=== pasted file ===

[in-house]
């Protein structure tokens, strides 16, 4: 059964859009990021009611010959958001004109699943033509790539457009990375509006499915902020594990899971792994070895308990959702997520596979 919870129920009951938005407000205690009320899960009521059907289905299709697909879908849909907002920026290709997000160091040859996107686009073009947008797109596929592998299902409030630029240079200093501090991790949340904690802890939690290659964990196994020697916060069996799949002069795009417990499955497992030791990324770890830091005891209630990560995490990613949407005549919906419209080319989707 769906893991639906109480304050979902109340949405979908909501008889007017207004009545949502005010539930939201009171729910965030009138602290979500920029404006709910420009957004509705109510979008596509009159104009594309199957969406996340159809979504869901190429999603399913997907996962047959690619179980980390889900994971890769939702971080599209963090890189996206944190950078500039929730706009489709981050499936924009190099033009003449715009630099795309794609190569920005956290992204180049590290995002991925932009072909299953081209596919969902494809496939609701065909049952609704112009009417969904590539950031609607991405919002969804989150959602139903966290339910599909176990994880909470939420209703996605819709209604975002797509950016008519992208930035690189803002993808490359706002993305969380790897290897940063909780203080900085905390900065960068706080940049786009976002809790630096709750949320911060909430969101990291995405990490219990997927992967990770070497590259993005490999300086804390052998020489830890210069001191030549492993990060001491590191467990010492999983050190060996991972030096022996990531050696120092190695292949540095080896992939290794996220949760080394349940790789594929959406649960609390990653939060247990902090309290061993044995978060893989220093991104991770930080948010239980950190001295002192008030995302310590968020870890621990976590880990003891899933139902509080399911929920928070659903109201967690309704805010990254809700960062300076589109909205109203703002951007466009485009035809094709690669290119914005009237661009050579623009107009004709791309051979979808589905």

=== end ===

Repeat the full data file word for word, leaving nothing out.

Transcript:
[in-house]
């Protein structure tokens, strides 16, 4: 059964859009990021009611010959958001004109699943033509790539457009990375509006499915902020594990899971792994070895308990959702997520596979 919870129920009951938005407000205690009320899960009521059907289905299709697909879908849909907002920026290709997000160091040859996107686009073009947008797109596929592998299902409030630029240079200093501090991790949340904690802890939690290659964990196994020697916060069996799949002069795009417990499955497992030791990324770890830091005891209630990560995490990613949407005549919906419209080319989707 769906893991639906109480304050979902109340949405979908909501008889007017207004009545949502005010539930939201009171729910965030009138602290979500920029404006709910420009957004509705109510979008596509009159104009594309199957969406996340159809979504869901190429999603399913997907996962047959690619179980980390889900994971890769939702971080599209963090890189996206944190950078500039929730706009489709981050499936924009190099033009003449715009630099795309794609190569920005956290992204180049590290995002991925932009072909299953081209596919969902494809496939609701065909049952609704112009009417969904590539950031609607991405919002969804989150959602139903966290339910599909176990994880909470939420209703996605819709209604975002797509950016008519992208930035690189803002993808490359706002993305969380790897290897940063909780203080900085905390900065960068706080940049786009976002809790630096709750949320911060909430969101990291995405990490219990997927992967990770070497590259993005490999300086804390052998020489830890210069001191030549492993990060001491590191467990010492999983050190060996991972030096022996990531050696120092190695292949540095080896992939290794996220949760080394349940790789594929959406649960609390990653939060247990902090309290061993044995978060893989220093991104991770930080948010239980950190001295002192008030995302310590968020870890621990976590880990003891899933139902509080399911929920928070659903109201967690309704805010990254809700960062300076589109909205109203703002951007466009485009035809094709690669290119914005009237661009050579623009107009004709791309051979979808589905």